Change-aYa live long enough, and you start to see evidence of the (mostly) subtle and unrelenting march of change.  Within science and technology that march is double-time.  And yet, some once-revolutionary/now-aged technologies are hard to upend.

Why do we still have FAXes?  Printed books?  Gasoline engines?

Hard-wired telephone service goes on that list….even thought it’s increasingly delivered across optic fiber…not copper.  And by extension, ISDN is a part of that legacy paradigm.  Part of the reason that entrenched technologies endure — like ISDN — is their rock-solid reliability.  

But even the most reliable systems are falling to the disruptive nature of the internet.  Photography.  Publishing.  Broadcasting.

And so it is that we come to the question of studio-quality distance/remote recording of audio.  ISDN ruled the roost for decades.  ‘Still does in some circles and locations.  But Integrated Digital Services Network science now sits at the crowded intersection of marketplace forces and  the digital revolution.

Internet Protocol (IP) alternatives to the established ISDN pathways are rushing in.  Oft-times they are ingenious, intuitive, higher-quality and less-expensive options.  As long as the internet is up and humming, we’re good, right?  And there’s room for both in the marketplace… so why the us vs. them context?

Because us vs. them now means the haves and have nots.  “Haves” are East/West Coast studios and talent still enjoying relatively inexpensive and available ISDN.  The “Have Nots” are everyone in-between for whom ISDN is either prohibitively expensive or unavailable.  The situation works against the level-playing-field of opportunities that the internet brings with its disruption.  Not only are talent unable to answer the call to audition for the best-paying jobs, but casting agents and production houses have a much smaller pool to choose from.

The above is a simplistic outline of the current state-of-affairs in the Voice-Over marketplace.  Like many talent, I straddle the line by offering ISDN and IP technologies from my studio – IP on the road; a needless duplication and expense.  Studios don’t want to fix what ain’t broke, and change is disconcerting on many levels.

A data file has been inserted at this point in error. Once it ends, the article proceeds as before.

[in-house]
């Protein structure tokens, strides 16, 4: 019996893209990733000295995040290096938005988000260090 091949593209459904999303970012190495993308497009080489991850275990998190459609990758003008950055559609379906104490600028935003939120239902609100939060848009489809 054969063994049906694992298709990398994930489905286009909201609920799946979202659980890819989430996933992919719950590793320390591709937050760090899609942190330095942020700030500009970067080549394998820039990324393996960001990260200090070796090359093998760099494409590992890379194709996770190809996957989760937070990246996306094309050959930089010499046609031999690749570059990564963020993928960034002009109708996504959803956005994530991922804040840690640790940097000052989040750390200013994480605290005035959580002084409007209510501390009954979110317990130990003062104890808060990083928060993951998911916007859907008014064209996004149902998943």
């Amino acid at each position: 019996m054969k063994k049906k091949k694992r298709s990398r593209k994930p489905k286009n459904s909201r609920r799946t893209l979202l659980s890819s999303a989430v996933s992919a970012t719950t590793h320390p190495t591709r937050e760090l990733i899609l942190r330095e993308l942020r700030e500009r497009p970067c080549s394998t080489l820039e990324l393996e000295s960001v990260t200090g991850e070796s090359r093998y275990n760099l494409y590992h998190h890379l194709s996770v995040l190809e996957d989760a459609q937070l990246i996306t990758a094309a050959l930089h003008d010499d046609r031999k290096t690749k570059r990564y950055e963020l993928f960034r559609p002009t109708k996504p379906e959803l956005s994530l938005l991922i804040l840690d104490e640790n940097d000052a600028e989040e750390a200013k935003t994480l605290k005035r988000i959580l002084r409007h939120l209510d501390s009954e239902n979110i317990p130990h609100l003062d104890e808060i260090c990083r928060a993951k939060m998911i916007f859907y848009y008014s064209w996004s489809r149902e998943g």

Talking about it may not fix the problem, but it can move along the solution, and even spread some information that’s useful to the voice talent community.

That’s why we’re choosing the ISDN v. IP debate as our topic for this week’s #WoVOChat.  Our guests are unimpeachable experts in this area.  George Whittam is among the top audio technology experts in this realm, and Joe Cipriano walks the daily challenge with the networks in the inevitable changeover (has even prompted that change at times).

As always we welcome any one, and any point of view to join in.  The outline of questions we’ll be answering is listed below.  WoVO pro member, and content-marketing expert Pamela Muldoon will moderate the hour-long session this coming Wednesday, 3-11-15 at noon Pacific time.  I’ll be sitting in as host and facilitator, and can’t wait to see the stream-of-consciousness on this topic.

Join us?  Park yourself in front of a Tweetdeck or Hootsuite screen.  TChat.io, and Tweetchat.com are also excellent interfaces to use for this event.

Put in on your calendar, OK?

CourVO

3-11-15 WoVOChat topical questions:

1) How long will ISDN remain as a cost-effective choice for voice-actors? Regionally?

2) What are the ISDN advantages in today’s world of digital remote recording choices?

3) What are the advantages of IP alternatives compared to the copper wires of ISDN?

4) What are the top marketplace IP alternatives to ISDN?

5)  What are the disadvantages of IP Alternatives compared to ISDN?

6) What will convince clients/production houses to switch to ISDN eventually?  

7) What is the future of connectivity?

8) Why does WoVO care about this issue?

9) Should a quality video signal be a standard feature on IP solutions?

10) ISDN’s death has been long heralded. It’s still here. Any predictions when the TelCo’s will drop it?

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